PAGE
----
UCI Alumni Reflect on Activism, Inspire Next Generation of Activists

By: Mariah Castaneda

During a time of student protests against tuition hikes, the Cross-Cultural Center and ASUCI hosted an event in an effort to encourage student activism. “Empowering Oneself to Speak Out: Sharing Stories of Activism” drew over 50 students last Thursday night to the Cross’ Dr. White Room and aimed to address factors that may discourage student activists, including social pressure, risk and the stigma surrounding protesting.

Panelists Sabreen Shalabi, Patrick Chen, Lisa Lei, David Hollingsworth, Melissa Gamble and Hui-Ling Malone shared their experiences with activism as well as some of their inspirations. The panel’s members, all UCI alumni, came from diverse backgrounds, each unique in how their experiences shaped their activism.

Hollingsworth, the son of a drug-addicted father and a single mother, experienced unjust situations at a young age, such as the hardships that ensued after the divorce of his parents, and being raised in a single-parent household. Instead of letting his circumstances get the best of him, he spoke out against the injustices he saw as a youth. This activist streak would continue into his adulthood, where he continued to rally for positive change in college. Hollingsworth would go on to speak out against a corruptly-run student senate at Palomar Community College.

For Chen, he continues to apply ideas he learned as an activist while working in the tech industry. He expressed a desire to help diversify the largely white and Asian-dominated field.

“In the tech industry there lots of opportunities to apply social justice in work. Advocating diversity is protecting underrepresented minority groups, such as women, Latinos, Blacks and the LGBT community,” Chen said.

As a child, Malone attended protests with her father, a minister. The first protest she attended was in 1995; she was still a kindergartener. Looking to a central figure in her religion, she believed Jesus taught love and acceptance. Loving others, for Malone, meant standing up for their rights as well. “If we turn a blind eye to someone who is suffering, its like turning a blind eye to God and God is love,” she said.

The organizing she did with the students and workers largely colored Lei’s experience as a student activist. During the protests against the appointment of UC President Janet Napolitano, 75 students engaged in a peaceful protest and were met by 20 policemen. According to Lei, the students tried to enter Donald Bren Hall, but the police managed to keep the crowd out of the building. After this, protesters dispersed. Lei, who stands at 4’ll”, was later accused of battering a 6’1” police officer, and the obstruction of a police officer, despite a lack of evidence. Lei felt that as a student organizer, she was targeted and criminalized for standing up for student’s rights. She was never arrested for the alleged crime nor was she charged. Lei never received a concrete explanation as to why she was picked out of the crowd of 75.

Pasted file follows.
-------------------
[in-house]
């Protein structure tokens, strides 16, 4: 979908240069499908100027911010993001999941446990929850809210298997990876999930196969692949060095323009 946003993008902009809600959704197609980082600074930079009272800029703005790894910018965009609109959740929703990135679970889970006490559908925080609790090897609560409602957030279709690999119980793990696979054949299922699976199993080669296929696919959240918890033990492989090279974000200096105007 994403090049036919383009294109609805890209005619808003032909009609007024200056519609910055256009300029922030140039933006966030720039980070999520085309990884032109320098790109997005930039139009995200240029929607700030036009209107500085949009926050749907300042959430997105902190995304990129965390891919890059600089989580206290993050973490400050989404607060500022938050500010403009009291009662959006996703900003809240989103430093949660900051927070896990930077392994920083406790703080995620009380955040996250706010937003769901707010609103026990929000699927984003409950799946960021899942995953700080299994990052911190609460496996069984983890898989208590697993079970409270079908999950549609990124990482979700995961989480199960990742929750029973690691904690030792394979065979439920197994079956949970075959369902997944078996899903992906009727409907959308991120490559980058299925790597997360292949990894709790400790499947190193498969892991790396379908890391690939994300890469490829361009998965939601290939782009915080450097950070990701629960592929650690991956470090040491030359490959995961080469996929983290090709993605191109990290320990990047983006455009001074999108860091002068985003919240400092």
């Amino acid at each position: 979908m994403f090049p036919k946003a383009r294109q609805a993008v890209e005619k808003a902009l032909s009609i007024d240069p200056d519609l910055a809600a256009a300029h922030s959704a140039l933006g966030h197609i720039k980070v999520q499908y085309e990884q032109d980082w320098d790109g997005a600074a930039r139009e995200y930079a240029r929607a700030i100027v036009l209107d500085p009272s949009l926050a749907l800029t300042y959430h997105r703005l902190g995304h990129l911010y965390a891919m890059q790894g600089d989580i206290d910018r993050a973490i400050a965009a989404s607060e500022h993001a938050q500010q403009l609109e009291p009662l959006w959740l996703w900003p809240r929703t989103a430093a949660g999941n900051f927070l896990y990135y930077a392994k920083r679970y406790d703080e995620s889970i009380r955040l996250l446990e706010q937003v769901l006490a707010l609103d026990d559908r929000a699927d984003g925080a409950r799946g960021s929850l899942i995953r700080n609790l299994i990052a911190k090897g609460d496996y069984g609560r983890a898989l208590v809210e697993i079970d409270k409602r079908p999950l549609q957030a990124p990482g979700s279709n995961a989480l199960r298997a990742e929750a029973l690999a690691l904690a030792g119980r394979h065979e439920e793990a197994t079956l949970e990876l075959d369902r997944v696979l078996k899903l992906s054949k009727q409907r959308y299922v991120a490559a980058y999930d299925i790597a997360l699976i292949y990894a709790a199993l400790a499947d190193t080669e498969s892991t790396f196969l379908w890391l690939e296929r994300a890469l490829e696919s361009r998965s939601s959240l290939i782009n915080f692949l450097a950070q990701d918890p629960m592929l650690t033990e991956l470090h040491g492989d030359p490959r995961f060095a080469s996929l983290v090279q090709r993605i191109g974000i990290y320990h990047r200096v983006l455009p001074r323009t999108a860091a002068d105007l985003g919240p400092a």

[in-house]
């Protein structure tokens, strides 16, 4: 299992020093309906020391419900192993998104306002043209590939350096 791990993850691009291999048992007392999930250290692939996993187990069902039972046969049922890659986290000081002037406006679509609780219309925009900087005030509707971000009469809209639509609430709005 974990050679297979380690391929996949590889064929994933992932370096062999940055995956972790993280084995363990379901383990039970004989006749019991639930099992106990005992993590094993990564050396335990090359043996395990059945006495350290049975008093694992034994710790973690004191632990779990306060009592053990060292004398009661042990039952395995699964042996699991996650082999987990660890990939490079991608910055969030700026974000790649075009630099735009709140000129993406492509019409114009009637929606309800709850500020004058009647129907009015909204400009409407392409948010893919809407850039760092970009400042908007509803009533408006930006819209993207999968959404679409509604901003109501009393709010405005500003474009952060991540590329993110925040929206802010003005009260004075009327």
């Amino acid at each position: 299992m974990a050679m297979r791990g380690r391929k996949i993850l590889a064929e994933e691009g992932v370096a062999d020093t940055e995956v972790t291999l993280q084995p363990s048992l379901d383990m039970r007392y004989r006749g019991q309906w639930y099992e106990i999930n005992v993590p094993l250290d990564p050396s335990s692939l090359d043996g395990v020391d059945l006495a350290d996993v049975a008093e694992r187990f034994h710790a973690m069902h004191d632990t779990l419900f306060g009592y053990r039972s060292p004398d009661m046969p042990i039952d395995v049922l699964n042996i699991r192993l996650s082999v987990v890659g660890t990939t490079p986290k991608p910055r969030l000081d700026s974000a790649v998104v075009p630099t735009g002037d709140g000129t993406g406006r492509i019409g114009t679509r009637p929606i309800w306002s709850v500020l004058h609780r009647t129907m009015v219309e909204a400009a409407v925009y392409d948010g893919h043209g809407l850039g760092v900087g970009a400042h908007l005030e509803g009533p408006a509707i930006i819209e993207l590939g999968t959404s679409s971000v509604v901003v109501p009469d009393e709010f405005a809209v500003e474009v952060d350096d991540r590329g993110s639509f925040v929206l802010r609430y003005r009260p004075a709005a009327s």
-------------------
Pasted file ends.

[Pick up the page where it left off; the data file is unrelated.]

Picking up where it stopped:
“It was the police and administration that made me feel unsafe and (provided) an urgency to demand change,” said Lei.

Videos presented at the event showed activist success stories. One success highlighted in the film was about Black students’ protests in South Africa, where they demanded educational opportunities equal to those granted to their white counterparts. The film showed students marched for a better future amid gunfire and tear gas, in the name of what they believed to be right. Years later, according to the video, South Africans had a better chance at equal education because of the stand these students had made. Tracy Onyenacho, a participant in the event, said that this example of activism showcased what it was like to stand up for a better tomorrow despite frightening circumstances. The suffering that may come with activism is one that some may pay in order to pave the way for future generations.